I just read the Harry Potter books for the first time. Yes, yes, here in 2017. As a result, I feel entitled to spoil everything and freely analyze its villains, just like I would have done if I had finished the books ten years ago with everybody else.
After watching most of the Harry Potter movies with my family, I couldn’t help but compare Rowling’s cast of evil to the cartoon bad guys that fascinated me as a kid: The Disney villains were so stylish, so daring, so unapologetically bad. Maybe it’s because I was raised well, but the thought of being evil for its own sake was so foreign as to be exotic, and the villains of Disney’s golden age were each uniquely exotic. For a long time I thought that I must be some sort of freak, but it turns out a lot of people thought the villains were more fun than the heroes in those movies.
Recently, however, Disney has moved away from these villains and opted for other kinds of stories: self-discovery (Inside Out), quests (Finding Nemo), and “surprise” villains who initially seemed good (the insufferable Frozen). Within this quiet shift in our storytelling lies a profound problem for how we as a society view evil.
The Best Villains Choose Evil
I’m no film critic, but here’s my take: The best old-school villains chose evil. This requires two things: (1) belief in free will over circumstances, and (2) the existence of evil. We’ve lost both of these things as a society by defining deviance down. Our sociologists assure us that no one decides to be bad: They simply respond to their circumstances and behave rationally (or at least understandably), driven by tragedy.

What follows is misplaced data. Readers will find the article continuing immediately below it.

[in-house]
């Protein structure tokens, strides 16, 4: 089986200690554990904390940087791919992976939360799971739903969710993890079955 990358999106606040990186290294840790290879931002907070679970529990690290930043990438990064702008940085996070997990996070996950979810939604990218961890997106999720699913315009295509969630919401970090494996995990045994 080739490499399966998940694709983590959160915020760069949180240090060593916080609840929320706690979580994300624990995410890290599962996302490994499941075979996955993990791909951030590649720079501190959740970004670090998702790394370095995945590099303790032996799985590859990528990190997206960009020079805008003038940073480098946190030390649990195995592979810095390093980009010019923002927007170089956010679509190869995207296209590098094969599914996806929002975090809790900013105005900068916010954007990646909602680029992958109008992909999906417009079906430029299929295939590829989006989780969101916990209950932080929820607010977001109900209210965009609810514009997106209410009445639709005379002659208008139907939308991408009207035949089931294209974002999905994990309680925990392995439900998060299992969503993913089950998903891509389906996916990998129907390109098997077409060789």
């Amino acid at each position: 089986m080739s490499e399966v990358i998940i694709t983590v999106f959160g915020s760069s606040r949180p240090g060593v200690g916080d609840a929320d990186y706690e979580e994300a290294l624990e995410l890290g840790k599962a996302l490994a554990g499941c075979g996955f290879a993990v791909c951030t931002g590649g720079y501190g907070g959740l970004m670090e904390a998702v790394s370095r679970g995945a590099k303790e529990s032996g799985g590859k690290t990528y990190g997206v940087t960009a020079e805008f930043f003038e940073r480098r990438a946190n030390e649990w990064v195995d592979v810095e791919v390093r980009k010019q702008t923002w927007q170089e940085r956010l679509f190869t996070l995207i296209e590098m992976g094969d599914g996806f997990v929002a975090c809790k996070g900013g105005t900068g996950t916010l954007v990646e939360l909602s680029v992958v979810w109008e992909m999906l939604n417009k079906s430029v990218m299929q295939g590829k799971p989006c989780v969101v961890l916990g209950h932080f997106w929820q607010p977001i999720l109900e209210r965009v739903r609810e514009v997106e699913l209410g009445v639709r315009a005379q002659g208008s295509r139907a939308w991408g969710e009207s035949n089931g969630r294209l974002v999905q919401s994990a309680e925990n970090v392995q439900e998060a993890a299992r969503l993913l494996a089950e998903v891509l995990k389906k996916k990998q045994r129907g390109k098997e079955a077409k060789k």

Such behavior is not particularly bad, which makes it not particularly exciting. Why is there such a thrill from watching Cruella DeVil or Captain Hook? Because they’re evil, they know it, and they like it. They didn’t fall in with the wrong crowd and lose their way; they decided to be bad and never looked back. There’s a confident braggadocio there that’s enticing.
Compare that with the villains in today’s children’s movies. To the extent they exist, they are plot twist villains who often only double-crossed the hero in pursuit of the ultimate good (or their own perception of it). This makes them hard to admire, but also hard to loathe: They just misunderstood or miscalculated. They got confused about what the ends were, or became a little excessive in their means. They need to be corrected, not defeated.
Harry Potter Also Suffers
It turns out that the Harry Potter villains also suffer from this trend: Voldemort, Umbridge, Snape, and even Bellatrix Lestrange all fall short of evil for evil’s sake.
Lord Voldemort lacks the sort of style and panache of the Disney villains of my childhood. At first, he is simply dark, evil, and brooding. Then we discover that he is a victim of personality and circumstance alike, refusing love even when it was offered to him freely, and instead becoming a shriveled soul, which Harry encounters in his quasi-death visit to King’s Cross. Although Voldemort is evil, Rowling reveals him to be broken and thus pitiable.